Alex Gauthier showcased his exciting innovations on French culinary form at this year’s StarChefs showcase. You might think that classic French cuisine is all played out, that there’s nowhere to go from fine terrine of foie gras or coq au vin. If you think that, Alex Gauthier’s menu at La Grenouillère intends to prove you wrong.
It’s not that the ingredients or the flavors are new; rather, it is the techniques he uses to manipulate his food into something that stands apart from traditional cuisine. It is not surprising, then, that Gauthier believes his work has created a totally unique experience at the French table. Indeed, by merely changing the physical structure of his food, he changes the way we eat it, and thus how we taste it. His work lives through the “architexture” of food.
By now you must be curious to know what’s so magical about Gauthier’s cuisine – fortunately, he did not cut corners in his demonstration. We sampled six examples of his new nouvelle cuisine (forgive my Anglicization), but four were particularly interesting. These were the roasted, buttered green bean bundles with mint and basil, grilled squid with pomade of fresh pig’s blood, a most divine potato strip “pasta” cooked in smoked-garlic-infused butter, and his most “pretentious” dish (in the sense that Gauthier, a French chef, has deigned to serve corn to Americans) a sweet corn dessert, which presented the ingredient in a variety of unusual textures.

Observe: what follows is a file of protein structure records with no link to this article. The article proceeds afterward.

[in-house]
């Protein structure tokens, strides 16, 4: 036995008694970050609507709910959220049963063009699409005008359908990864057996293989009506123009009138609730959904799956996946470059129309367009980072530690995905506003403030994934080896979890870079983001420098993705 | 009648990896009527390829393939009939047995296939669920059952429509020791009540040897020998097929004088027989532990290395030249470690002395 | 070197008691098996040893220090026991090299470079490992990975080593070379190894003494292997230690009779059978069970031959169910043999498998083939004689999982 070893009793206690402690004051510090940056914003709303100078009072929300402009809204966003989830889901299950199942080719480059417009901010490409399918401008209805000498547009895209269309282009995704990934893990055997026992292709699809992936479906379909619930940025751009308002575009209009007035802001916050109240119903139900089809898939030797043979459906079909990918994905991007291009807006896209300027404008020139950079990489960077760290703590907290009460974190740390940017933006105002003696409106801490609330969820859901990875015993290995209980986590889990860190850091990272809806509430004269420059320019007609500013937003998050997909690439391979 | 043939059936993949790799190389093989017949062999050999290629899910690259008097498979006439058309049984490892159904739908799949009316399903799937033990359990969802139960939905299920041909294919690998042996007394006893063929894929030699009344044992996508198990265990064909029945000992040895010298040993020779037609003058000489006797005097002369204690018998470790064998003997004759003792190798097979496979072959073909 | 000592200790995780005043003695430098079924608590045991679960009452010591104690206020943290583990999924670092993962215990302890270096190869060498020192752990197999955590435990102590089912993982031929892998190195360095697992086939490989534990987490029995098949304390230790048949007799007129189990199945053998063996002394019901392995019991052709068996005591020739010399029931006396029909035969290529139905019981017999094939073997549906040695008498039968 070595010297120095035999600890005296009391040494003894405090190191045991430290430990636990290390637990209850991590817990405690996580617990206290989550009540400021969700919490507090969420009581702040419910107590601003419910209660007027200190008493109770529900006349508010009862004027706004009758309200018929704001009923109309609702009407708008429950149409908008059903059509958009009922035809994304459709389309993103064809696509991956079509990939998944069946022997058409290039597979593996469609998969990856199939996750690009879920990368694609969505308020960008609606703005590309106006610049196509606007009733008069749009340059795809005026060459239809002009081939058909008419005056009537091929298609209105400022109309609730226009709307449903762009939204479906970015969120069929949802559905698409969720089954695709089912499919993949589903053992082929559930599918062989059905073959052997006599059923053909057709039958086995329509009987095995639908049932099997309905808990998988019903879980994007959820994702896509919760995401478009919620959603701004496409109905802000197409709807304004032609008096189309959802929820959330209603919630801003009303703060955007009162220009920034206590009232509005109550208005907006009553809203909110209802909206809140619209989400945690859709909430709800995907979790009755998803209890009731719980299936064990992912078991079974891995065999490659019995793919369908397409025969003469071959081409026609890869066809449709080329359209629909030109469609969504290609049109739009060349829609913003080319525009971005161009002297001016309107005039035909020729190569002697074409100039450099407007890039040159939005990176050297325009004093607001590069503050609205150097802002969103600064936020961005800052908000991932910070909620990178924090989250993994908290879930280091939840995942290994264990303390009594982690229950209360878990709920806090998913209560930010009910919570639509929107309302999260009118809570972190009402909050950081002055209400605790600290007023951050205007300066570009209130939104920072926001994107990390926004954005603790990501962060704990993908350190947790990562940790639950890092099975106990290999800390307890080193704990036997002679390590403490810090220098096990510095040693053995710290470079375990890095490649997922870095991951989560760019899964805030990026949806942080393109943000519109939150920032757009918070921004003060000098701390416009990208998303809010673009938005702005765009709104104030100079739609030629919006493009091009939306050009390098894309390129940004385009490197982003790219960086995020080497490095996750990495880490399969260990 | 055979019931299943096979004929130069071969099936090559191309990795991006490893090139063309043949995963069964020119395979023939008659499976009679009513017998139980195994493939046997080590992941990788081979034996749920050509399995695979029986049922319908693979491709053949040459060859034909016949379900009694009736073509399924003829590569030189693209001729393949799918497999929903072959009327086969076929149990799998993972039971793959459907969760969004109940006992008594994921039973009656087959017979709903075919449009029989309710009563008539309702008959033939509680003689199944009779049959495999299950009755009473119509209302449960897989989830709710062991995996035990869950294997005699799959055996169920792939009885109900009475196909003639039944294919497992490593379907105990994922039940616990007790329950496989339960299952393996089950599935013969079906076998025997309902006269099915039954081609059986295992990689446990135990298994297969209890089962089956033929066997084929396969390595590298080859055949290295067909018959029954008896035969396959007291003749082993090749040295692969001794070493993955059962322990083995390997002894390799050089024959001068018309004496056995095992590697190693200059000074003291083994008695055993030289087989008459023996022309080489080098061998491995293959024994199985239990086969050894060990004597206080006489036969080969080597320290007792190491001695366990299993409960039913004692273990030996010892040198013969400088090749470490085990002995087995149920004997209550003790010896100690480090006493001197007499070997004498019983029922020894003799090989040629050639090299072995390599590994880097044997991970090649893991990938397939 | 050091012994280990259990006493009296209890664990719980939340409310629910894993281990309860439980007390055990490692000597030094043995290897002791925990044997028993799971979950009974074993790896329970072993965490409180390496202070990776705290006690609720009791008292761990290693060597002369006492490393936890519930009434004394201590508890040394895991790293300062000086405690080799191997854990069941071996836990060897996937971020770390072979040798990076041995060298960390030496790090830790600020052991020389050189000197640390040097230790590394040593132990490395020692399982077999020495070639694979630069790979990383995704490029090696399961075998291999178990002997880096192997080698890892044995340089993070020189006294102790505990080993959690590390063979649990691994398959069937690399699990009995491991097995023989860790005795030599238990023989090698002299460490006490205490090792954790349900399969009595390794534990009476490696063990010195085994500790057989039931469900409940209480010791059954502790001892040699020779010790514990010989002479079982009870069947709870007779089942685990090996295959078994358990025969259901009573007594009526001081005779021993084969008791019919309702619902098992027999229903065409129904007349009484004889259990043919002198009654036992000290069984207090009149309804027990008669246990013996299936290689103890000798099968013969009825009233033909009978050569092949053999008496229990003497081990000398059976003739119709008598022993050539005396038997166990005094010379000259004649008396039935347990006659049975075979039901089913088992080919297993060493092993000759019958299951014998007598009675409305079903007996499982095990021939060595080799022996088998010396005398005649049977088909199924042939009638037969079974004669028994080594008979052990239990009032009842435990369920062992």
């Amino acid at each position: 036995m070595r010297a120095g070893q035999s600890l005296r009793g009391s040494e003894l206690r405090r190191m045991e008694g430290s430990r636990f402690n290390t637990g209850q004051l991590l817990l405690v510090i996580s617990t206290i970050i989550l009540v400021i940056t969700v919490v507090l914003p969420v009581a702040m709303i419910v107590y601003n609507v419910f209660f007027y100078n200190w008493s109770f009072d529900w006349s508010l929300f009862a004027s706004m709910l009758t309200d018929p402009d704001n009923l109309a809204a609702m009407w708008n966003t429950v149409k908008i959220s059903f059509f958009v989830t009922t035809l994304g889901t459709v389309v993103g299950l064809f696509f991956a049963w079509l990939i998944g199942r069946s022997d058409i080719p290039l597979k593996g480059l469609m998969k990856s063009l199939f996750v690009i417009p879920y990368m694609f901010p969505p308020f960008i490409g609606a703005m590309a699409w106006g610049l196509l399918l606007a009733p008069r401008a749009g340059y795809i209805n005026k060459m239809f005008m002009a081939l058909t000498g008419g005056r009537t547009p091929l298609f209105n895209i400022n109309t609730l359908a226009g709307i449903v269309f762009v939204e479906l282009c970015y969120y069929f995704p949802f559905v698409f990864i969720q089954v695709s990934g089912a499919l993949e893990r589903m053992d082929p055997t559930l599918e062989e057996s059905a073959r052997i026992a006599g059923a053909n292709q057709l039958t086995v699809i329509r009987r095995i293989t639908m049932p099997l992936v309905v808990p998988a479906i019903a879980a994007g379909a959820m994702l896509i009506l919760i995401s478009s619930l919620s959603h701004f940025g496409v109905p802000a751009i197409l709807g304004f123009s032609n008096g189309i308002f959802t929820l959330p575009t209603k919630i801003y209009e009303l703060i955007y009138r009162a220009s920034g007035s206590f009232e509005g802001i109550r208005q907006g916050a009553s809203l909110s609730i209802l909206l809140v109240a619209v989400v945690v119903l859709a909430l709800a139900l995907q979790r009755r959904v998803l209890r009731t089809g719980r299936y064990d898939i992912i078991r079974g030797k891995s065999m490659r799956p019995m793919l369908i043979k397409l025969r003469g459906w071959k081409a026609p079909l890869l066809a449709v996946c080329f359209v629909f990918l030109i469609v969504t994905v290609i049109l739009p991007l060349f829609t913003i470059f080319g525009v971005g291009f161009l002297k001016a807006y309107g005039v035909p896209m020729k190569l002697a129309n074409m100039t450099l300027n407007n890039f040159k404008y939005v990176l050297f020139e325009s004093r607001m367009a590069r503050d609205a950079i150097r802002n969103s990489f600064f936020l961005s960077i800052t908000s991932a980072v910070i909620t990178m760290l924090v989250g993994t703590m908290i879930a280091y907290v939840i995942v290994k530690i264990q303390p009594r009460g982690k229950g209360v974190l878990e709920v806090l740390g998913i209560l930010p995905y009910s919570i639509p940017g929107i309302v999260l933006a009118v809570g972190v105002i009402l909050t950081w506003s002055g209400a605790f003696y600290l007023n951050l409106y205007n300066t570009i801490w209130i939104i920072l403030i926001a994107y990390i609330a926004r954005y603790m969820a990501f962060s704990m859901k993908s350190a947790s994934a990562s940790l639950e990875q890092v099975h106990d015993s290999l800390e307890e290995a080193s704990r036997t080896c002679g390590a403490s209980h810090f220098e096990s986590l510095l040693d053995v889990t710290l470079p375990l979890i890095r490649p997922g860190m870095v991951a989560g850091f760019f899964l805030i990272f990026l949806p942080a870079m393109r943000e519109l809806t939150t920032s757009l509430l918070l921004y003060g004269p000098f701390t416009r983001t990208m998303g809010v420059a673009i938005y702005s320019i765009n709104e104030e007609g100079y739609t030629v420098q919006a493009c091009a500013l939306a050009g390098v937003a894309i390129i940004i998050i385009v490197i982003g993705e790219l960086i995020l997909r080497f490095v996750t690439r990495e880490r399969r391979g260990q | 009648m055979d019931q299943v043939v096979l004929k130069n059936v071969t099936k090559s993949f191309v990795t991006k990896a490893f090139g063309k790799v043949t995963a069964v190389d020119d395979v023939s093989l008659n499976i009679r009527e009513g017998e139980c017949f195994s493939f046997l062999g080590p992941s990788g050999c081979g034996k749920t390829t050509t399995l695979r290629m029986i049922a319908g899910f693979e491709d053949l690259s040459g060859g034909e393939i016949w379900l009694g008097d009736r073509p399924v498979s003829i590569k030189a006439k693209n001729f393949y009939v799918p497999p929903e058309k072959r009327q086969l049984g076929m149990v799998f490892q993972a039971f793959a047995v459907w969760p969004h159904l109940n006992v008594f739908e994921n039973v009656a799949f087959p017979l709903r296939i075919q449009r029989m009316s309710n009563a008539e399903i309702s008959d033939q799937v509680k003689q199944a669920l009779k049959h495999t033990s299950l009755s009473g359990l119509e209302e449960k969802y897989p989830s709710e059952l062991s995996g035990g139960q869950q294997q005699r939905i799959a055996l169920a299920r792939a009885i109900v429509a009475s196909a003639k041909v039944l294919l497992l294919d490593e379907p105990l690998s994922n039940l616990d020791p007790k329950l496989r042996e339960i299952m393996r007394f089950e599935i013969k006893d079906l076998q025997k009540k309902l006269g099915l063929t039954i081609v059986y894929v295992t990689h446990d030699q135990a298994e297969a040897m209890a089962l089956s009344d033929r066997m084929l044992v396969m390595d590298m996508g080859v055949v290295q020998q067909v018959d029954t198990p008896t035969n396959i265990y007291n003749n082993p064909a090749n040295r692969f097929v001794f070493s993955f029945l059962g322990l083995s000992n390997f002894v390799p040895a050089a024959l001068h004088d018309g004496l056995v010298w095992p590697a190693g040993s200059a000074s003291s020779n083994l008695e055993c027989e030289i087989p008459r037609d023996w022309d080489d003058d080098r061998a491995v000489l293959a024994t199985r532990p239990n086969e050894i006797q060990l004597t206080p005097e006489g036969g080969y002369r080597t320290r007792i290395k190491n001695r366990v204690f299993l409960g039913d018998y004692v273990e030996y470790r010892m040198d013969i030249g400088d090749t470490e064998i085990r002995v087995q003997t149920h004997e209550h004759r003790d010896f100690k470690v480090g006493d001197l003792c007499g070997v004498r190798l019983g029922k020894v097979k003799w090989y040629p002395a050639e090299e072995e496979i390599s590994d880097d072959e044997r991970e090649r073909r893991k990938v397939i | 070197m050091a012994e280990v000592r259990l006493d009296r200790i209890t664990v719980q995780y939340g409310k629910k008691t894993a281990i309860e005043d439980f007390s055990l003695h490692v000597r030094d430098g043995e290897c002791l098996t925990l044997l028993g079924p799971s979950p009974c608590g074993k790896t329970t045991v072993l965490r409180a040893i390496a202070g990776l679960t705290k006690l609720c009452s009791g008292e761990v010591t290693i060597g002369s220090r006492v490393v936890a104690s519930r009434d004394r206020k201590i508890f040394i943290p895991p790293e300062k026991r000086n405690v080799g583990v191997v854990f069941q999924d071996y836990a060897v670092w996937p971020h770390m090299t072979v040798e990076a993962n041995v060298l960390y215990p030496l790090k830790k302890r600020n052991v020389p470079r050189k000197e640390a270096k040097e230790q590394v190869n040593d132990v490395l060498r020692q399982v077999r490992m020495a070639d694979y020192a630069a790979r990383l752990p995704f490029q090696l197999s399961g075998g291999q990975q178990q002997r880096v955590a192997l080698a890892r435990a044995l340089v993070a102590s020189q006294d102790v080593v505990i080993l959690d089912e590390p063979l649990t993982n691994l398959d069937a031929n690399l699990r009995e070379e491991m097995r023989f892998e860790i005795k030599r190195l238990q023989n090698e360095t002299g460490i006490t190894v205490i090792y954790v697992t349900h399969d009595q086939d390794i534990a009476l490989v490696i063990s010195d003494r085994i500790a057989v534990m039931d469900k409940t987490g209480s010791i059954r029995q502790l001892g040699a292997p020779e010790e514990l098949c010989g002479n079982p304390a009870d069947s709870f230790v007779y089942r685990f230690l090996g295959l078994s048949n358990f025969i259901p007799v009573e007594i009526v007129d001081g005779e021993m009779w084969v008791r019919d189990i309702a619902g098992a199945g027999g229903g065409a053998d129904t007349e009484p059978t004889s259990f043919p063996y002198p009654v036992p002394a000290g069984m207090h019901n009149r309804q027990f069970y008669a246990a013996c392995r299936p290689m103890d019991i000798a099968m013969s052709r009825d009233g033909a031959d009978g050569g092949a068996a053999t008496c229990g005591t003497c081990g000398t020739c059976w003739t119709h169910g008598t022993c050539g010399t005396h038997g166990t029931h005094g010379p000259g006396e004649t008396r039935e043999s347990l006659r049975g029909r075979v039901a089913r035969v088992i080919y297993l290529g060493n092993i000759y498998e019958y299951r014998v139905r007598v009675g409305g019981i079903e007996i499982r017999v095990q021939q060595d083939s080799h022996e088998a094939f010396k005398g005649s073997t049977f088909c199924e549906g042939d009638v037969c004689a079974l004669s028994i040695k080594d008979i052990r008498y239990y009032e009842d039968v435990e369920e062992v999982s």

Out of those four, the most interesting were the vegetarian savory dishes. While his ability to pull bright flavor out of gelatinized pig’s blood is remarkable, the combination with the squid was not the highlight of the demonstration. It was excellent and flavorful, but perhaps not the best early morning fare.
Much like the pig’s blood showcased Gauthier’s encyclopedic culinary knowledge, the green beans were a showcase of technical ingenuity. By bundling the beans around sprigs of mint and basil and then roasting them in butter for just the right length of time, he created a beautifully simple plate whereupon no two bites would taste or feel the same. The herbs imparted their flavor to the beans in the center of the bundles, which remained fresher, if somewhat steamed, compared to the browned, succulent beans on the outer limits. All in all, it was wonderful study in contrasts.
Although the potato pasta appeared to be one of the simpler dishes of his demonstration, it was my favorite of the demonstration. It’s a clever take on a European classic. In his area of France, potatoes and garlic is one of the most popular dishes; northern Italy shares similar tastes, although they replace the potato with pasta. Gauthier bridged the gap – he chooses large, cylindrical potatoes with thin skins, cooks them till they’re tender, and then shaves perfectly al dente noodles from their bodies. In the meantime, he cooks cold-smoked garlic in butter so as to inject the butter with the essence of garlic before cooking the pasta in the same pan. The end result is marvelous, a dish that I would not mind sitting down to night after night.
It gave me great pleasure to taste what he whipped up in the demonstration area; each one featured a different twist on more classic French cuisine. It was one of the most exciting culinary demonstrations that I was lucky enough to observe – both for the novelty of eating buttery potato pasta and green beans bundled like tiny logs and for the gratification of seeing such a promising and innovative up-and-comer in the French culinary game. I look forward to visiting La Grenouillère with my father as one of the top highlights of our upcoming European adventure. Expect a full report in the near-ish future!
All photos by John M. Sconzo, M.D.